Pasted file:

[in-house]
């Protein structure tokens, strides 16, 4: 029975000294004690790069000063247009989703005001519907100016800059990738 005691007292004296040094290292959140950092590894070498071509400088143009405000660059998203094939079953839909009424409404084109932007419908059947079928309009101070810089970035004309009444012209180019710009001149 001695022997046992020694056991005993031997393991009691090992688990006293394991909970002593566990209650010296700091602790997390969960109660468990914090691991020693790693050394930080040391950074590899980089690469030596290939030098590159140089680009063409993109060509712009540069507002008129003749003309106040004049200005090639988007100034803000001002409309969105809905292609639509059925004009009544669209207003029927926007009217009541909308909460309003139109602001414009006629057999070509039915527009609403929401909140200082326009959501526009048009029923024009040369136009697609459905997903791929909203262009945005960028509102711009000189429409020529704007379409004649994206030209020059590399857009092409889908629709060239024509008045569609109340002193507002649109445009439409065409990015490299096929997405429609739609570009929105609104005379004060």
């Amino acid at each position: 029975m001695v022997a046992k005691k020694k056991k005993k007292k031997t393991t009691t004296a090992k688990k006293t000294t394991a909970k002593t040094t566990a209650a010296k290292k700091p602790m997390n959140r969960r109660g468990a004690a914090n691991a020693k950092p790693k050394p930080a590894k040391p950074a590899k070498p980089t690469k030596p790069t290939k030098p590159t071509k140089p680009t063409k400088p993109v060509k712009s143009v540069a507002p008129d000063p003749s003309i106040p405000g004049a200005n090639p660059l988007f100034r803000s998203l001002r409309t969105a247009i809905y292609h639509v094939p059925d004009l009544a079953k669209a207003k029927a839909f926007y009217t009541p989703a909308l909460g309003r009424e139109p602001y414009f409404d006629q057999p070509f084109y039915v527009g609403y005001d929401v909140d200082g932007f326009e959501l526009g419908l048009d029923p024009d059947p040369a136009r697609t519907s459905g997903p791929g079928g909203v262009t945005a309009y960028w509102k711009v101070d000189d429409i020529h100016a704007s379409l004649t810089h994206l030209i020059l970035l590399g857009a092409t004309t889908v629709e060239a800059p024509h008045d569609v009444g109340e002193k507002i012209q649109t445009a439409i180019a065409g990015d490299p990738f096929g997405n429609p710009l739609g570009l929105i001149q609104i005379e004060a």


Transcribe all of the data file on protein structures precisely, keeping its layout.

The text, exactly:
[in-house]
């Protein structure tokens, strides 16, 4: 029975000294004690790069000063247009989703005001519907100016800059990738 005691007292004296040094290292959140950092590894070498071509400088143009405000660059998203094939079953839909009424409404084109932007419908059947079928309009101070810089970035004309009444012209180019710009001149 001695022997046992020694056991005993031997393991009691090992688990006293394991909970002593566990209650010296700091602790997390969960109660468990914090691991020693790693050394930080040391950074590899980089690469030596290939030098590159140089680009063409993109060509712009540069507002008129003749003309106040004049200005090639988007100034803000001002409309969105809905292609639509059925004009009544669209207003029927926007009217009541909308909460309003139109602001414009006629057999070509039915527009609403929401909140200082326009959501526009048009029923024009040369136009697609459905997903791929909203262009945005960028509102711009000189429409020529704007379409004649994206030209020059590399857009092409889908629709060239024509008045569609109340002193507002649109445009439409065409990015490299096929997405429609739609570009929105609104005379004060």
């Amino acid at each position: 029975m001695v022997a046992k005691k020694k056991k005993k007292k031997t393991t009691t004296a090992k688990k006293t000294t394991a909970k002593t040094t566990a209650a010296k290292k700091p602790m997390n959140r969960r109660g468990a004690a914090n691991a020693k950092p790693k050394p930080a590894k040391p950074a590899k070498p980089t690469k030596p790069t290939k030098p590159t071509k140089p680009t063409k400088p993109v060509k712009s143009v540069a507002p008129d000063p003749s003309i106040p405000g004049a200005n090639p660059l988007f100034r803000s998203l001002r409309t969105a247009i809905y292609h639509v094939p059925d004009l009544a079953k669209a207003k029927a839909f926007y009217t009541p989703a909308l909460g309003r009424e139109p602001y414009f409404d006629q057999p070509f084109y039915v527009g609403y005001d929401v909140d200082g932007f326009e959501l526009g419908l048009d029923p024009d059947p040369a136009r697609t519907s459905g997903p791929g079928g909203v262009t945005a309009y960028w509102k711009v101070d000189d429409i020529h100016a704007s379409l004649t810089h994206l030209i020059l970035l590399g857009a092409t004309t889908v629709e060239a800059p024509h008045d569609v009444g109340e002193k507002i012209q649109t445009a439409i180019a065409g990015d490299p990738f096929g997405n429609p710009l739609g570009l929105i001149q609104i005379e004060a």